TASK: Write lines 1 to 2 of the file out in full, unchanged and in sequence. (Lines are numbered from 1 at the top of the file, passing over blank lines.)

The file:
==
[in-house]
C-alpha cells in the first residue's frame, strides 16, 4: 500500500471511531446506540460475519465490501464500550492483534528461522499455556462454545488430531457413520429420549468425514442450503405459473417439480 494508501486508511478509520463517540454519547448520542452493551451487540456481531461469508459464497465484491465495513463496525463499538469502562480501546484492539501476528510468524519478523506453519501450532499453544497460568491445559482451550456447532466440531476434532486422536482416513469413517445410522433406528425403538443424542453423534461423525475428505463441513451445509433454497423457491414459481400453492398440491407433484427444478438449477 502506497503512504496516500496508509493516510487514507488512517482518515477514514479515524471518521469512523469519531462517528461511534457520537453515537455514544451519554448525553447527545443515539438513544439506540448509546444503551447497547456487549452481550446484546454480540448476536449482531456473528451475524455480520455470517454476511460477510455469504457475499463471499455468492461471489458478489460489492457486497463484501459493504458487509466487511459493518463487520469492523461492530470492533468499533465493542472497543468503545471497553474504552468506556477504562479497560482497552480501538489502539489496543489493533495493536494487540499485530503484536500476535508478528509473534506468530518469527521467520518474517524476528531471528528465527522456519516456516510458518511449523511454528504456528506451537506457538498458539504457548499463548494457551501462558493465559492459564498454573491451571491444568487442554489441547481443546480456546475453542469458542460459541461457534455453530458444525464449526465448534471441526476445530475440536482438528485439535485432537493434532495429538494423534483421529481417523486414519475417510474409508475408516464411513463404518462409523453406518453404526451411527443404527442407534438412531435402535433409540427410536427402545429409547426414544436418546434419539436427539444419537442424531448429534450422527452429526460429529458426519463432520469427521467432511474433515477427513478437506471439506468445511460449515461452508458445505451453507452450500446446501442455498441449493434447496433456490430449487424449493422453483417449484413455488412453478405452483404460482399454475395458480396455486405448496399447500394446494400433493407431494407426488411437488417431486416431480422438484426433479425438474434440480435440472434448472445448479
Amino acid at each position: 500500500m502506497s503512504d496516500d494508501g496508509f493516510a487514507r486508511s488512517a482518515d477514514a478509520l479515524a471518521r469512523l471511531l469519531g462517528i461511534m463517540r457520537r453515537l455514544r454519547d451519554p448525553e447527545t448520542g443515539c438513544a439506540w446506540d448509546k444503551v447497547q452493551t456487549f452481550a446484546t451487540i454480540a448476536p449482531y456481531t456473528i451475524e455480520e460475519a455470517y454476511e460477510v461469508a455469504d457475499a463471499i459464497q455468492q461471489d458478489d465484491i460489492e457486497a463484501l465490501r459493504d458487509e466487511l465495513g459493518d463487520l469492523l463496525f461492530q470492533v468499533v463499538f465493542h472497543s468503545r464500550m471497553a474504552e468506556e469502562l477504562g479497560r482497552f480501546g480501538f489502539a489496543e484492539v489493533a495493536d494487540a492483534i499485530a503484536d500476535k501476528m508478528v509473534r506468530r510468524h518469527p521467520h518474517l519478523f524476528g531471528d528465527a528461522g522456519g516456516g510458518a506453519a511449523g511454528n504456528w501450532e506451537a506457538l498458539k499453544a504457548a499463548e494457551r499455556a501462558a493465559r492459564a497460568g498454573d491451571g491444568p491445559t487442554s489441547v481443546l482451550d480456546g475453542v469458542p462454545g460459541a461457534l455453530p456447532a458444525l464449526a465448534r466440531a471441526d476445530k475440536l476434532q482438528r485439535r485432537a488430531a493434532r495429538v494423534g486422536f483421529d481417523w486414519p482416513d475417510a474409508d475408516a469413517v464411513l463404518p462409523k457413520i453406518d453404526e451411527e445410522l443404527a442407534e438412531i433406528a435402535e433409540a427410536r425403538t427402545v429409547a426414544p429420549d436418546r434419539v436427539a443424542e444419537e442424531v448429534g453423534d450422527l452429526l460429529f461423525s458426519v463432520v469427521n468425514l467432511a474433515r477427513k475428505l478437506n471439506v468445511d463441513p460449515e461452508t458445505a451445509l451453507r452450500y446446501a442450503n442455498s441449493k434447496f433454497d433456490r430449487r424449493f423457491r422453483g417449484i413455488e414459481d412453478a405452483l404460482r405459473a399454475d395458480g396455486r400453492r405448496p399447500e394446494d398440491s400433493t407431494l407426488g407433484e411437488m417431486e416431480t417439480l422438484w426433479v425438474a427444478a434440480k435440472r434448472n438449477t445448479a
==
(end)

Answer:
[in-house]
C-alpha cells in the first residue's frame, strides 16, 4: 500500500471511531446506540460475519465490501464500550492483534528461522499455556462454545488430531457413520429420549468425514442450503405459473417439480 494508501486508511478509520463517540454519547448520542452493551451487540456481531461469508459464497465484491465495513463496525463499538469502562480501546484492539501476528510468524519478523506453519501450532499453544497460568491445559482451550456447532466440531476434532486422536482416513469413517445410522433406528425403538443424542453423534461423525475428505463441513451445509433454497423457491414459481400453492398440491407433484427444478438449477 502506497503512504496516500496508509493516510487514507488512517482518515477514514479515524471518521469512523469519531462517528461511534457520537453515537455514544451519554448525553447527545443515539438513544439506540448509546444503551447497547456487549452481550446484546454480540448476536449482531456473528451475524455480520455470517454476511460477510455469504457475499463471499455468492461471489458478489460489492457486497463484501459493504458487509466487511459493518463487520469492523461492530470492533468499533465493542472497543468503545471497553474504552468506556477504562479497560482497552480501538489502539489496543489493533495493536494487540499485530503484536500476535508478528509473534506468530518469527521467520518474517524476528531471528528465527522456519516456516510458518511449523511454528504456528506451537506457538498458539504457548499463548494457551501462558493465559492459564498454573491451571491444568487442554489441547481443546480456546475453542469458542460459541461457534455453530458444525464449526465448534471441526476445530475440536482438528485439535485432537493434532495429538494423534483421529481417523486414519475417510474409508475408516464411513463404518462409523453406518453404526451411527443404527442407534438412531435402535433409540427410536427402545429409547426414544436418546434419539436427539444419537442424531448429534450422527452429526460429529458426519463432520469427521467432511474433515477427513478437506471439506468445511460449515461452508458445505451453507452450500446446501442455498441449493434447496433456490430449487424449493422453483417449484413455488412453478405452483404460482399454475395458480396455486405448496399447500394446494400433493407431494407426488411437488417431486416431480422438484426433479425438474434440480435440472434448472445448479